jlbdca

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About jlbdca

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  1. I have, on multiple occasions, negotiated GSA Schedule contracts using indirects and blended salary data, presenting a cost buildup to justify pricing. The company may have rung a bell now difficult to unring when it presented fully loaded most-favored-customer rates from a CPFF contract. Woulda, coulda, shoulda, but it would have been better to state on the CSP that there were no customers, including federal, from which fully loaded commercial rates could be devised, ie, T&M or FP-LOE. Instead, provide the cost buildup, and in the pricing narrative propose "all commercial customers" as the basis of award, promising to renegotiate this when the company first makes a commercial sale on a labor-hour basis. Now, I would first try to escalate the issue in whatever office was handling the negotiation, and keep working the chain of command. Another simpler option would be for the company to make an in-scope commercial sale to justify its rates.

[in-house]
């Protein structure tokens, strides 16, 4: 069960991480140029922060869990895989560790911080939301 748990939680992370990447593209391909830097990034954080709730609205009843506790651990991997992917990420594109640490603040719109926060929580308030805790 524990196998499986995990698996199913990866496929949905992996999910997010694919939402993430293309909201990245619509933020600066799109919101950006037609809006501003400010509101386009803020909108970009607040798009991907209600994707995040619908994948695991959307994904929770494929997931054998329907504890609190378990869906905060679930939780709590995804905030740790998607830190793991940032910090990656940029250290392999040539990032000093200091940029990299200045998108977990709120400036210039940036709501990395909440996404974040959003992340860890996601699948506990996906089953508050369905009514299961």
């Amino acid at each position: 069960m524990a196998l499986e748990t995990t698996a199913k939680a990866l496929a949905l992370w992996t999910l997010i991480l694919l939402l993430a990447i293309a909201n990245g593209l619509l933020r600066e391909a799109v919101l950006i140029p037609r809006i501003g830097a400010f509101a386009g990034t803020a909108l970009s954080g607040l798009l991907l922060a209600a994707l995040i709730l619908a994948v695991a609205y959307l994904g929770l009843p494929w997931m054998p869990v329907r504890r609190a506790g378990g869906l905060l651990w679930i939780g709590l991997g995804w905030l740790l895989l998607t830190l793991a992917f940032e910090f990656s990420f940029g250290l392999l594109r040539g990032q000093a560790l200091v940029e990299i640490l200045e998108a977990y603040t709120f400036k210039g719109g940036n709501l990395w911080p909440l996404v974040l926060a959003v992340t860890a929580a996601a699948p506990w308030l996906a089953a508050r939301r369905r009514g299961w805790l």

2. First, the Price Reduction Clause is a clause in your underlying schedule contract, not part of the False Claims Act. Two, it's not clear to me whether your question is around the disclosures on the CSP as part of a schedule proposal/modification or around compliance with an existing contract. The "similar situation" you describe deals with the former; I believe your question revolves around the latter. If the latter, you should receive your schedule contract, including FPR, to determine your basis of award (BOA customer). Sales to customers outside your basis of award will not trigger a price reduction. Ideally, you've named a BOA such as "customers of X, excluding those of division Y." It seems you have standard labor categories within, but not across, the divisions, is that right? Do the divisions compete with each other for the same type of work? Finally, the BOA isn't triggered by pricing below the GSA rate. It's triggered when a contractor (i) Revises the commercial catalog, pricelist, schedule or other document upon which contract award was predicated to reduce prices; (ii) Grants more favorable discounts or terms and conditions than those contained in the commercial catalog, pricelist, schedule or other documents upon which contract award was predicated; or (iii) Grants special discounts to the customer (or category of customers) that formed the basis of award, and the change disturbs the price/discount relationship of the Government to the customer (or category of customers) that was the basis of award. Note the trigger in (iii): disturbing the price/discount relationship between your GSA Schedule price and price to the basis of award customer. Considering the above, I think you may want to retain a schedule consultant to help you understand and resolve any compliance issues. Of course, the PRC will be eventually be removed from all PSS SINs and other schedule contracts, but as far as I know there's no timeline for that.